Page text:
Kind of a surprise to find that I had mostly purple and orange sashings on that side! I decided it would be a good idea to use those two and sew another color onto each one--if that makes sense to you. In other words, each pair of blocks had either an orange and another color sashing, or a purple and another color.

The quilting supervisor was not amused. However, I thought it was rather funny that the blocks had ended up that way, since I'd tried to be really random when sewing them.

It actually worked out really well. I had a lot of reds and those mostly looked best sewn to a purple, so the other colors--pinks, greens, yellows and blues--mostly wound up sewn to orange blocks.

After that it was a matter of sewing a pair of blocks to each of the 24 I'd reserved. Once that was done, 6 of them got a second sashing and row 2 was done.

Lather, rinse, repeat. The good thing is that each round meant 6 fewer blocks to sew, till I was down to the last set, which contains 9 blocks. 

HiHi was not very happy because this all involved a lot of blocks spread out everywhere. He'd get himself comfortable on a stack, and I'd need something from it. I was almost feeling guilty every time I made him move. He's been working on my sympathy anway because he's so thin under all that fur, and I alternate between worrying about him and then realizing that he's eating plenty, still able to jump up onto my (very high) bed, and has the lungpower of a mountain lion. He's also 17 years old.

So here's the last sashing strip getting attached to the last of the rows of blocks.


And here's the second set of 150 blocks, all ready to be assembled into 3 quilts. I need to find the white fabric I'm pretty sure I bought to do the setting triangles with--I've looked for it, but if it exists it's not readily accessible. Tomorrow I'll look again, and if I don't find it, I'm going to buy more. The shop has white-on-white 108" wide fabric and that would be a really efficient way to cut as many triangles as I need. Yes, I need 18 per quilt, plus 4 corner half-square triangles.

More math, but I'm pretty sure I can manage it this time.

This is my box of leftover sashing and leftover strips from cutying out the blocks. My next big task (other than putting on the setting triangles and assembling the rows) will be putting borders on all the quilts. I really would like to have some different styles and I've been playing with ideas on how to best use these pieces. I think it could be lots of good creative fun. Scrap happy rules!

I'll leave you with the view I finally had when Mr. Fuzzball had had enough of my shenanigans!

Thursday, April 03, 2014

Plugging Along!

 Kind of been a busy-ish week around here, but there's been time for sewing.

And of course, there is a sweet little grey girl cat who wants to be petted.

And petted.

And then maybe a little more petting?

Cause look how sweet...
Who could resist that face?  And all that soft grey fur?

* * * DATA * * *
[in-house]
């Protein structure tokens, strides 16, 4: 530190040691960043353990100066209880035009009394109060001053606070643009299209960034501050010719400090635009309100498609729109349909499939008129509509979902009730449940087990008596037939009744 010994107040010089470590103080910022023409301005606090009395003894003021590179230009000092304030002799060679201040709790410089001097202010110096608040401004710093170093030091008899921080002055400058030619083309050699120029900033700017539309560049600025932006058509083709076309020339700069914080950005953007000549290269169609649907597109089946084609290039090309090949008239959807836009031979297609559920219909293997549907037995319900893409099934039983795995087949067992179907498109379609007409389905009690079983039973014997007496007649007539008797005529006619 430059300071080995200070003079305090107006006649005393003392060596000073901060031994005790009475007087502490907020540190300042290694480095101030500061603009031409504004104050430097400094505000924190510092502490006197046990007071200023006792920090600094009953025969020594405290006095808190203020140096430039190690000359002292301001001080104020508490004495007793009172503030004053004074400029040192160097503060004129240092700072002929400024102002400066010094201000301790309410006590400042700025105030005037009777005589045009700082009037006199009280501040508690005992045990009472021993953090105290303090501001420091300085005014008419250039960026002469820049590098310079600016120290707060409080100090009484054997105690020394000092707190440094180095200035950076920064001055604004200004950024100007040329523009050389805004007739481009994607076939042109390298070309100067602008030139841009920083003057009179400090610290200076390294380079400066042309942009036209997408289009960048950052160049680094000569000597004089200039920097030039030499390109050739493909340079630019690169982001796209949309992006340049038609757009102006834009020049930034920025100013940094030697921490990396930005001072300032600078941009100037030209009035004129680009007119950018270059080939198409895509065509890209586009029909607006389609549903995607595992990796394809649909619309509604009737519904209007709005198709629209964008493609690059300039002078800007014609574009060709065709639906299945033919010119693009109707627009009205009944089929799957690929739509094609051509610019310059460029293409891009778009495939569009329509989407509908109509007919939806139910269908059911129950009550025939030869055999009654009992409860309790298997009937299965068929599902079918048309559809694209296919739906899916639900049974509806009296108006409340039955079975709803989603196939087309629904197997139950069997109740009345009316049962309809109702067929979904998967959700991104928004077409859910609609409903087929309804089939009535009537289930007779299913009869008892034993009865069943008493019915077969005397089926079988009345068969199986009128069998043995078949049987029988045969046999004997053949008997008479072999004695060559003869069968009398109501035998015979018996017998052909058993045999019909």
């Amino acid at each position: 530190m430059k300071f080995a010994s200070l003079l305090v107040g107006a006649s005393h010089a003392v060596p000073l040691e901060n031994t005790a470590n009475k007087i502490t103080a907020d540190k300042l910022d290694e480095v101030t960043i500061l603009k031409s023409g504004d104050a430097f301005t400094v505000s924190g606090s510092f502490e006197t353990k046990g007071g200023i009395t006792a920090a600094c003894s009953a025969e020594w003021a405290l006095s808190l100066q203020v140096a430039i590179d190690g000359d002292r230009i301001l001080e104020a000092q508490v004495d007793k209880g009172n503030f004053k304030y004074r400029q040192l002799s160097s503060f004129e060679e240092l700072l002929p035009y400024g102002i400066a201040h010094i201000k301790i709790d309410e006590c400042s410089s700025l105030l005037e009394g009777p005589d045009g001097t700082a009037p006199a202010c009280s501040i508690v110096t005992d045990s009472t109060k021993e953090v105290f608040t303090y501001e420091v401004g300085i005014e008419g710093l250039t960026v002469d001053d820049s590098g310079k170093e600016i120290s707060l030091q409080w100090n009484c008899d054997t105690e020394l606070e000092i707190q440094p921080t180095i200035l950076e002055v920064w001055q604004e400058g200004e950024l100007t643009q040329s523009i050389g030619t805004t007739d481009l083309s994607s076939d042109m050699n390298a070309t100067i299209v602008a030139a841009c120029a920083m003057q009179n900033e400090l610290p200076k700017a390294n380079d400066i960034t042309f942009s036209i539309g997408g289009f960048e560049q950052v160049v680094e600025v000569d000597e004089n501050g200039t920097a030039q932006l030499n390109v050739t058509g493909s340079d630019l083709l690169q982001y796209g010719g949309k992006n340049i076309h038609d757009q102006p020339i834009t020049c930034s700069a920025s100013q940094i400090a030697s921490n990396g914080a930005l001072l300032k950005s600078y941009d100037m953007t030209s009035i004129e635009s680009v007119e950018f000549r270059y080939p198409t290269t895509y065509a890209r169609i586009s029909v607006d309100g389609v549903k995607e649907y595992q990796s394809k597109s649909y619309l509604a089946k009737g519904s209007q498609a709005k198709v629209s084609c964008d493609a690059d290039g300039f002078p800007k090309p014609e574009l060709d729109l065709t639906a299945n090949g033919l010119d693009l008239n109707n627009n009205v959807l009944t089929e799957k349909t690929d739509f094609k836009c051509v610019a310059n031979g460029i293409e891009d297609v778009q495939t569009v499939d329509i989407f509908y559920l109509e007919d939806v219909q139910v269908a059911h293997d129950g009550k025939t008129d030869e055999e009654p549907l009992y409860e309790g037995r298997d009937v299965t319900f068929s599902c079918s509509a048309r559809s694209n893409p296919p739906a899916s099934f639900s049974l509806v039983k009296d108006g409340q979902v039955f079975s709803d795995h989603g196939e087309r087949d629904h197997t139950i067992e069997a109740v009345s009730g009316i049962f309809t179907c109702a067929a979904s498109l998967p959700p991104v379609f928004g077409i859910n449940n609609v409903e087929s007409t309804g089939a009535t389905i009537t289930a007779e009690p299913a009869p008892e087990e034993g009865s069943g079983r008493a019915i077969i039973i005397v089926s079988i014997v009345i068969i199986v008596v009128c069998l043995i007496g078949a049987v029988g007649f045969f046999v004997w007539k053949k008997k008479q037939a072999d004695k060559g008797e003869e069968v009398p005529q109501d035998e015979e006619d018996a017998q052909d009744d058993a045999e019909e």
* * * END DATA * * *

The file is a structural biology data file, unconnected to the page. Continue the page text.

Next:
Does make it a little difficult to do any work on the computer, though.

Sorry, dear IRS, I couldn't do my taxes. My cat was bogarting the keyboard and my hands!
 Meanwhile HiHi has rediscovered the little old kitty "condo" from his kittenhood. He's always loved this thing, and frankly it looks like it.

The moving crew (aka my offspring) tried to get me to toss this rather than moving it to the new place, but I thought it would be nice for them to have something familiar in the new place.

He's been curling up in it in the closet where it's been hidden, and really that closet is her "den" so I pulled this out into the sewing room. He's spending even more time in it. Pretzel Boy.

The pinwheels are coming along. At some point in the last day or so, all 150 of the second batch got their second sashing set.

Then I put sashings on the third side of 6 of them, making them Row 1 of the 6 rows needed. Then I sewed another 24 into pairs; then added a third block to them all.

Six of those now have sashings on the last side, so there are now 6 sets of Row 2.

Since my sewing space is a bit tight, I decided it might be better to sew all the remaining blocks into pairs, which could then be added to the "threesies" to make rows of 5, 7, and 9.

When I quit sewing for the night tonight, I had all 6 of the 5-piece rows ready for their last sashing strip. However, see my comment about tight space up there--there's really no place to put things so that I can reach the sashing strips right now! So I guess I'll keep sewing till all the strips have 5 blocks, and then I'll be able to access the pieces I need.
Hopefully the light tomorrow will be good and I can lay out the strips I have done for a preview. Then there's the little matter of locating the white fabric I had cut for setting triangles--oh, and of course, the other set of 150 blocks.

I'd emptied all the bobbins I'd wound to take to Asilomar. Since there's going to be a lot more sewing in the near future, I went ahead and wound up another set of 21 bobbins.

One 500 meter spool winds 7 bobbins. You can see the attrition in the number of spools from the before and after pictures.

And yes, that's the space I have next to the machine to sew on. Even moving the Ott light all the way to the edge (not wise with cats that like to visit my work area) it's not much.

Maybe I need to figure out how to hang the power strip on the wall... that would free up some space, though not much.

Or maybe just work on smaller projects.